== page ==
The McKenzie certainly is one of the most beautiful rivers in the
world, which is good because we spend a lot of time looking at it,
trying to find kayak lost
One last look at the McKenzie River.
Jonas and I head north, two men and one
kayak. A friend of friends, John Loehrer, is kind enough to invite us
to sleep at his house in Portland. The hospitality of the kayaking
world is truly incredible. Hearing of our lost kayak he is kind enough
to loan us a Nomad 8.5. We rise early to make a quick pre-work run with
John on the Clackamas before continuing up to the fabled Hood River
region. Jonas had made a previous with his sights set on Metlako Falls
of Eagle Creek
On that trip it was too low to run Metlako. We decided to pull off
highway 84 and give flows a look. There is more water than on his
previous trip, so we start organizing gear. Metlako has been run quite
often these days, and although tall, it doesn't have much of of a move.
Is there enough water for the impact at the bottom to be soft enough?
Jonas Grünwald heads up the Eagle Creek trail.
decided to focus on photography and brought too much gear: a Nikon
D600, 24-70 2.8, 70-150mm, Olympus E-M5 and 12-35mm 2.8 and 35-100mm
2.8 plus a full sized tripod and radio trigger. Initially we
considering hiking all the way to the top, but after a few miles with
all the camera gear on top of kayak and related gear, I'm tired. We
take a break to look at Metlako from an overlook. Flows look on the low
side but possible. This would be a great angle to shoot from, but with
two people communication would be impossible.
Metlako Falls from the overlook.
We continue up the trail, taking a few
minutes to walk down to the lip of Metlako. Things look the same from
here, low but probably possible. Certainly not ideal. Punchbowl falls
isn't too much further up the trail so at the minimum we'll get to run
In the early spring the foliage isn't quite as lush and green, but that's all relative. Enthusiasm is infectious.
For some reason I decide that the angle will be better from below and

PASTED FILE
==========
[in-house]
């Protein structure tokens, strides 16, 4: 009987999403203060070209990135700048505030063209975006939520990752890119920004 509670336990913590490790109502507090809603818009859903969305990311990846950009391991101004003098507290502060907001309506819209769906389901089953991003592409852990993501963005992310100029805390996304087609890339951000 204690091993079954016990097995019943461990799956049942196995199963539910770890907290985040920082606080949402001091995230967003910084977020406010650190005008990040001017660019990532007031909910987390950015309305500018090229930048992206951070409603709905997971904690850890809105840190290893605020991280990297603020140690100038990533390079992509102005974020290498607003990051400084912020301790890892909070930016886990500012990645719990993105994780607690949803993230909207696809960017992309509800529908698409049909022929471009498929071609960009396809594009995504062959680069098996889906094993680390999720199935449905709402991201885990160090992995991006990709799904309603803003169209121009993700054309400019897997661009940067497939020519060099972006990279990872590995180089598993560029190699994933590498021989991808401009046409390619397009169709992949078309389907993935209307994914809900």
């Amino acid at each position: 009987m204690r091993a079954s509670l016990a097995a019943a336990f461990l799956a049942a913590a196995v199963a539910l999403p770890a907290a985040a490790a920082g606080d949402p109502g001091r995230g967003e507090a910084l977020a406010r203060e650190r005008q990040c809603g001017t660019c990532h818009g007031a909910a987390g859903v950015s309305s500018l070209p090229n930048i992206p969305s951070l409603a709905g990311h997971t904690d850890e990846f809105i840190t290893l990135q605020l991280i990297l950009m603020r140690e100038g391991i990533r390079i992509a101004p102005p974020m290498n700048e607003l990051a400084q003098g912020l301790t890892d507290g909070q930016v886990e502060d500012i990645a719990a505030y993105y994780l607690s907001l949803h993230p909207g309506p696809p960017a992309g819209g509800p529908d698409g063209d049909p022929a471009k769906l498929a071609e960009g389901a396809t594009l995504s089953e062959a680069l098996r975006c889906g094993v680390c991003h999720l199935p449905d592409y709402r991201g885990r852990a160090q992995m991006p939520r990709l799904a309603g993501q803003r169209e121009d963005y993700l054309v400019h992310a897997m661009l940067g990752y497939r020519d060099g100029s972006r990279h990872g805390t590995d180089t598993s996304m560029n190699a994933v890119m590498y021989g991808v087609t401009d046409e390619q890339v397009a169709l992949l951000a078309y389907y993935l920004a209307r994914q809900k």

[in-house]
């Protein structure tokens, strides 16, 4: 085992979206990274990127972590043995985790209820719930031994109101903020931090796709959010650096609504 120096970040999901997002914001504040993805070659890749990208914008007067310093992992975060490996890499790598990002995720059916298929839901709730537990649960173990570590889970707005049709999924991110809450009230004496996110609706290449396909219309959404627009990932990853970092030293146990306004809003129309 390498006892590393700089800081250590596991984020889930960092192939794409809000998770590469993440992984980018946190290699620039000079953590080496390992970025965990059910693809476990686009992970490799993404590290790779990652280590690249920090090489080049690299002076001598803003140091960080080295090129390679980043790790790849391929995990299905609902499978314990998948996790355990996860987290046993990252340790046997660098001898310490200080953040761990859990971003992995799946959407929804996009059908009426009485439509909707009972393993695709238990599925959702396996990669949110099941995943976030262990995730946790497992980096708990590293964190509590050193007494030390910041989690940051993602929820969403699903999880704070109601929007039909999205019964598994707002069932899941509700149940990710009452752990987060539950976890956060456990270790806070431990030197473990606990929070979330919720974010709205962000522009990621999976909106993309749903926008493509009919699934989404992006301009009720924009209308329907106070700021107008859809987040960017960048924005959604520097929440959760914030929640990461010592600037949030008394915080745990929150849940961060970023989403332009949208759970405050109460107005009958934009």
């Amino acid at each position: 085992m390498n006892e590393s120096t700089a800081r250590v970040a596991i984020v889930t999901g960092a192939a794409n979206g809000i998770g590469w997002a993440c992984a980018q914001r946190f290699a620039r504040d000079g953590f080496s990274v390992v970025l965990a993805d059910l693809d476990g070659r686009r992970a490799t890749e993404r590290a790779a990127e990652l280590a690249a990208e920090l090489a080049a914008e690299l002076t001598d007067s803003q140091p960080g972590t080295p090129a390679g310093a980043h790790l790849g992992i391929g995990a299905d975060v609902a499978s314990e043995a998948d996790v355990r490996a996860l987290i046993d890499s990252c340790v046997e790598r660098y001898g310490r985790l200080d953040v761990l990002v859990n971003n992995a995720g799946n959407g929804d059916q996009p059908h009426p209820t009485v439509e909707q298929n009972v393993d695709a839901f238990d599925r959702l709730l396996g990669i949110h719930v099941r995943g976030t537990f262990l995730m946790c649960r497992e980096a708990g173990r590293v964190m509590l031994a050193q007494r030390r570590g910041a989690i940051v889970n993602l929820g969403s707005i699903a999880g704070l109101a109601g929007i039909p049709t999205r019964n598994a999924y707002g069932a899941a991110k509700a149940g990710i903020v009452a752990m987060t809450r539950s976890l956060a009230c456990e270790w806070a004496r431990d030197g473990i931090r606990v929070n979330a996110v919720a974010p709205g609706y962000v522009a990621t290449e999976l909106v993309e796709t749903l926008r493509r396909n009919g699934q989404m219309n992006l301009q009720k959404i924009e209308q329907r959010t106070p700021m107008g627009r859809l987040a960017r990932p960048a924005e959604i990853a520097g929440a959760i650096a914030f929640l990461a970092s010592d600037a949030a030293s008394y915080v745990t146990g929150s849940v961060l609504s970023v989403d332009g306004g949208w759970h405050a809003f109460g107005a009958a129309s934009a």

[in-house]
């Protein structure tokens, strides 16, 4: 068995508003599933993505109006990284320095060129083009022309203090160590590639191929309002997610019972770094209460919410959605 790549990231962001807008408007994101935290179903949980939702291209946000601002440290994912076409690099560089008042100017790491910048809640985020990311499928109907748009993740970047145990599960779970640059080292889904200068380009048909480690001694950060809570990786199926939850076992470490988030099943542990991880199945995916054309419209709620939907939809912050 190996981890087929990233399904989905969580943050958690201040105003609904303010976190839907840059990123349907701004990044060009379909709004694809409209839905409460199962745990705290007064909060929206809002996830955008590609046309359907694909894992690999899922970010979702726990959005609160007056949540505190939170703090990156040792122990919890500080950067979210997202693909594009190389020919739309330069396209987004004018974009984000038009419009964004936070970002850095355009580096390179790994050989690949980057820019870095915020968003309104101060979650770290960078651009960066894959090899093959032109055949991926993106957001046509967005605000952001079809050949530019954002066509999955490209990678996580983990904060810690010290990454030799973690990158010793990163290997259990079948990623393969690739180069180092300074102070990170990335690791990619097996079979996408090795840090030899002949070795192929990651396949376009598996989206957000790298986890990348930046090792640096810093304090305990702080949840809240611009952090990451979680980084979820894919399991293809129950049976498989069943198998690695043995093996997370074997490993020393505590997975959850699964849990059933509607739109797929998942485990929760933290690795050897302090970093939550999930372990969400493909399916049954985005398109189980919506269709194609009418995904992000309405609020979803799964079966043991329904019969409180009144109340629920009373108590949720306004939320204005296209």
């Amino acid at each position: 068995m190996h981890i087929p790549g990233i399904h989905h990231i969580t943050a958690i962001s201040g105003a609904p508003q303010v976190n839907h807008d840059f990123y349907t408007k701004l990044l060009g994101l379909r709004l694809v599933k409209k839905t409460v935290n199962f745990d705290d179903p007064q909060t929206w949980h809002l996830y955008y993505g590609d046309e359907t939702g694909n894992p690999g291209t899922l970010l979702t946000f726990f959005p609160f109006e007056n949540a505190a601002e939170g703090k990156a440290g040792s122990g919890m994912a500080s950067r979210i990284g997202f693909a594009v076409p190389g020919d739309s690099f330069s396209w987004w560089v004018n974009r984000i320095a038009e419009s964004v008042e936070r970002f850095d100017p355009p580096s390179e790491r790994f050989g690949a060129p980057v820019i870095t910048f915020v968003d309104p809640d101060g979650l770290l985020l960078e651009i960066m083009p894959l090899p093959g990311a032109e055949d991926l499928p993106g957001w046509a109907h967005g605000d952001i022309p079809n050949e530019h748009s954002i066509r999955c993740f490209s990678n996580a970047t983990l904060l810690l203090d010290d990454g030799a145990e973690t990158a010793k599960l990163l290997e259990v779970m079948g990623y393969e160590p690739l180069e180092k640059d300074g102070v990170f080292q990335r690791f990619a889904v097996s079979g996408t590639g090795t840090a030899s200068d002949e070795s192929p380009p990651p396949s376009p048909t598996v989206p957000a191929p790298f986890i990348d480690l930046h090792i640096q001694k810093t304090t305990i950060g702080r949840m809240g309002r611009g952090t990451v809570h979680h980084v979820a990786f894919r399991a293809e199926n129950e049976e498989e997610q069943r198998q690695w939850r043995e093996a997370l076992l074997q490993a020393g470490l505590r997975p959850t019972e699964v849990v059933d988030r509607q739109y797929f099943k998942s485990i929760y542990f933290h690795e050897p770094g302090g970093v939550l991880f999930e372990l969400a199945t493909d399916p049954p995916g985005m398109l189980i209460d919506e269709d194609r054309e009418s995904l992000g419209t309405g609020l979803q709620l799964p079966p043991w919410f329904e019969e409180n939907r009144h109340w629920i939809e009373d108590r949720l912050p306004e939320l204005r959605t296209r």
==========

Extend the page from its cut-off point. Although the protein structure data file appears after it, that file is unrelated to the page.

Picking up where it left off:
go first. Jonas is kind enough to shoot from above and rope my camera
down. The author lines up Punchbowl Falls.
Below Punchbowl there isn't much room to
move around, and the angles are limited. I should have seen this
coming, but it's too late to change things now. I setup both cameras
and the radio trigger, but don't have enough faith in it to place them
too far apart.
Jonas Grünwald with a nice line off Punchbowl.
A wider view of the same. Typically this is a very green setting, but quite brown today due to the early season.
Below Punchbowl we cruise a short ways
downstream and get out where the trail comes down to the river. We're a
couple hundred yards above Metalko and will split here. I'll get the
photography gear setup while Jonas scouts. We're still not sure if it's
enough water but commit to at least taking a good look.
After a quick scout Jonas doing his last check above Metlako.
Another look from below, what a beautiful falls. Maybe next time.
Jonas gives a thumbs up and heads over the lip, rolling over the ramp and tucking as he enters the freefall.
Quite a moment of freefall.
Hand rolling at the bottom, I wait for a
signal from Jonas. Good or bad? He retrieves his paddle and moves
across to where we can make visual contact. The marginal signal. The
last thing anyone wants to see. I debate for a minute. Originally I'd
hoped to rope my camera gear to the base of the falls so it wouldn't
take a big hit. My throw rope is nowhere near long enough. Walk back
out or run it with too much money of camera gear in the kayak? Laziness
prevails, it's a lot easier just to run it. In the eddy above the falls
it's apparent that indeed, this is a really big waterfall. Thankfully
the line is so simple; the slightest right angle so the curler doesn't
deflect you, hold it steady down the ramp into a nice slow paddle toss
and tuck. It goes just as planned yet the impact at the bottom is
impressive. Even fully tucked with my head half inside the cockpit (the
joy of being small) my bell is rung. Later I find a cracked tooth from
the impact. Yup, certainly marginal flow. The canyon downstream is
beautiful and the impact doesn't hurt our euphoria. I'd written Metlako
off as being over-rated, but it's a hell of an experience if not the
hardest thing to run.
Jonas has been wanting Metlako for years; mission complete.
Now it's time to head up to Hood River and see what else we can fall off, perhaps even get a real day of kayaking in.